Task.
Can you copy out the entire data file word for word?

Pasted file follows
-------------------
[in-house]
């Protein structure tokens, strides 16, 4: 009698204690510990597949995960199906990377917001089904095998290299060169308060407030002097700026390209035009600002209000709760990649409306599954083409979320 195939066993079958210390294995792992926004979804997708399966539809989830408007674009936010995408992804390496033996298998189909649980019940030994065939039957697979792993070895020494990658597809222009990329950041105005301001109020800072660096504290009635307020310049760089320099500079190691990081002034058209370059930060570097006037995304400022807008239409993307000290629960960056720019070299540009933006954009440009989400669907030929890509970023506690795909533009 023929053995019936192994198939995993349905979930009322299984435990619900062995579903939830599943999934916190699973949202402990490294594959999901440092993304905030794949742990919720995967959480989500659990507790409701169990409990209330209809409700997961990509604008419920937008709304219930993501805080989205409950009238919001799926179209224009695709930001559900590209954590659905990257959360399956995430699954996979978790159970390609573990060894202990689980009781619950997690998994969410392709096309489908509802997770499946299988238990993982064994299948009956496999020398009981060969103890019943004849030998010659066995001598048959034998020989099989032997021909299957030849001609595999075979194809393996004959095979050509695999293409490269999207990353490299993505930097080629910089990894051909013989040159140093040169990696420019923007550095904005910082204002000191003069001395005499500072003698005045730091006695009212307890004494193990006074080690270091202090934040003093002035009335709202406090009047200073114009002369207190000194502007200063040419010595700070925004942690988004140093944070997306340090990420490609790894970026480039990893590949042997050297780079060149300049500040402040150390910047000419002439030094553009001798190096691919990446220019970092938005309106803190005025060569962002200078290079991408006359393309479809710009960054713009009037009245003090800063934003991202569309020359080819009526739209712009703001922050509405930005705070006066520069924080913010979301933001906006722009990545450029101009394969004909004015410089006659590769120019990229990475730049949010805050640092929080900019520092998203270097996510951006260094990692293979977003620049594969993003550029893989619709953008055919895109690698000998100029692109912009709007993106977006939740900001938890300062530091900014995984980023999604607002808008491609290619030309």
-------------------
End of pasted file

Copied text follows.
[in-house]
């Protein structure tokens, strides 16, 4: 009698204690510990597949995960199906990377917001089904095998290299060169308060407030002097700026390209035009600002209000709760990649409306599954083409979320 195939066993079958210390294995792992926004979804997708399966539809989830408007674009936010995408992804390496033996298998189909649980019940030994065939039957697979792993070895020494990658597809222009990329950041105005301001109020800072660096504290009635307020310049760089320099500079190691990081002034058209370059930060570097006037995304400022807008239409993307000290629960960056720019070299540009933006954009440009989400669907030929890509970023506690795909533009 023929053995019936192994198939995993349905979930009322299984435990619900062995579903939830599943999934916190699973949202402990490294594959999901440092993304905030794949742990919720995967959480989500659990507790409701169990409990209330209809409700997961990509604008419920937008709304219930993501805080989205409950009238919001799926179209224009695709930001559900590209954590659905990257959360399956995430699954996979978790159970390609573990060894202990689980009781619950997690998994969410392709096309489908509802997770499946299988238990993982064994299948009956496999020398009981060969103890019943004849030998010659066995001598048959034998020989099989032997021909299957030849001609595999075979194809393996004959095979050509695999293409490269999207990353490299993505930097080629910089990894051909013989040159140093040169990696420019923007550095904005910082204002000191003069001395005499500072003698005045730091006695009212307890004494193990006074080690270091202090934040003093002035009335709202406090009047200073114009002369207190000194502007200063040419010595700070925004942690988004140093944070997306340090990420490609790894970026480039990893590949042997050297780079060149300049500040402040150390910047000419002439030094553009001798190096691919990446220019970092938005309106803190005025060569962002200078290079991408006359393309479809710009960054713009009037009245003090800063934003991202569309020359080819009526739209712009703001922050509405930005705070006066520069924080913010979301933001906006722009990545450029101009394969004909004015410089006659590769120019990229990475730049949010805050640092929080900019520092998203270097996510951006260094990692293979977003620049594969993003550029893989619709953008055919895109690698000998100029692109912009709007993106977006939740900001938890300062530091900014995984980023999604607002808008491609290619030309």